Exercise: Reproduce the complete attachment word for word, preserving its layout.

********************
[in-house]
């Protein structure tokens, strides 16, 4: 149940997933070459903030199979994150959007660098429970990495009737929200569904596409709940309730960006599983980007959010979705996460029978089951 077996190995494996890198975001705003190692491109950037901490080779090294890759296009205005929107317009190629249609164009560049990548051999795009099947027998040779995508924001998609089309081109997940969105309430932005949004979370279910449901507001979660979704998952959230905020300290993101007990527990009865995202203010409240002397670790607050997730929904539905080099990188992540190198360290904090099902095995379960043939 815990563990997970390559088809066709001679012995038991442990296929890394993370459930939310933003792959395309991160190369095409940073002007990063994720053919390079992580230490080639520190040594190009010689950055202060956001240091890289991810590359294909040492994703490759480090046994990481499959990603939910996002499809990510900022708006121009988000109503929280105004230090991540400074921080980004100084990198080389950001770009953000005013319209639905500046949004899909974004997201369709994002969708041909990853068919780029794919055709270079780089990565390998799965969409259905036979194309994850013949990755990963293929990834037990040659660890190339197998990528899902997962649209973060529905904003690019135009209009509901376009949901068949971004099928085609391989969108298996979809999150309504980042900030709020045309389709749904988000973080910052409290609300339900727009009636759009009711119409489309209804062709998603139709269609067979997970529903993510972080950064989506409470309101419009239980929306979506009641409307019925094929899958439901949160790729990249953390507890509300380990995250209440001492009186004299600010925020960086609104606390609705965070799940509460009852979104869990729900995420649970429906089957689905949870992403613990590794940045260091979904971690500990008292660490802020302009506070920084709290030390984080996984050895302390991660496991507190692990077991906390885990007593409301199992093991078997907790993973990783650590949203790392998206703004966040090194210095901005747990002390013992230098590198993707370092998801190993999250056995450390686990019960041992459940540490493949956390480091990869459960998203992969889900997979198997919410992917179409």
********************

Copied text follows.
[in-house]
């Protein structure tokens, strides 16, 4: 149940997933070459903030199979994150959007660098429970990495009737929200569904596409709940309730960006599983980007959010979705996460029978089951 077996190995494996890198975001705003190692491109950037901490080779090294890759296009205005929107317009190629249609164009560049990548051999795009099947027998040779995508924001998609089309081109997940969105309430932005949004979370279910449901507001979660979704998952959230905020300290993101007990527990009865995202203010409240002397670790607050997730929904539905080099990188992540190198360290904090099902095995379960043939 815990563990997970390559088809066709001679012995038991442990296929890394993370459930939310933003792959395309991160190369095409940073002007990063994720053919390079992580230490080639520190040594190009010689950055202060956001240091890289991810590359294909040492994703490759480090046994990481499959990603939910996002499809990510900022708006121009988000109503929280105004230090991540400074921080980004100084990198080389950001770009953000005013319209639905500046949004899909974004997201369709994002969708041909990853068919780029794919055709270079780089990565390998799965969409259905036979194309994850013949990755990963293929990834037990040659660890190339197998990528899902997962649209973060529905904003690019135009209009509901376009949901068949971004099928085609391989969108298996979809999150309504980042900030709020045309389709749904988000973080910052409290609300339900727009009636759009009711119409489309209804062709998603139709269609067979997970529903993510972080950064989506409470309101419009239980929306979506009641409307019925094929899958439901949160790729990249953390507890509300380990995250209440001492009186004299600010925020960086609104606390609705965070799940509460009852979104869990729900995420649970429906089957689905949870992403613990590794940045260091979904971690500990008292660490802020302009506070920084709290030390984080996984050895302390991660496991507190692990077991906390885990007593409301199992093991078997907790993973990783650590949203790392998206703004966040090194210095901005747990002390013992230098590198993707370092998801190993999250056995450390686990019960041992459940540490493949956390480091990869459960998203992969889900997979198997919410992917179409």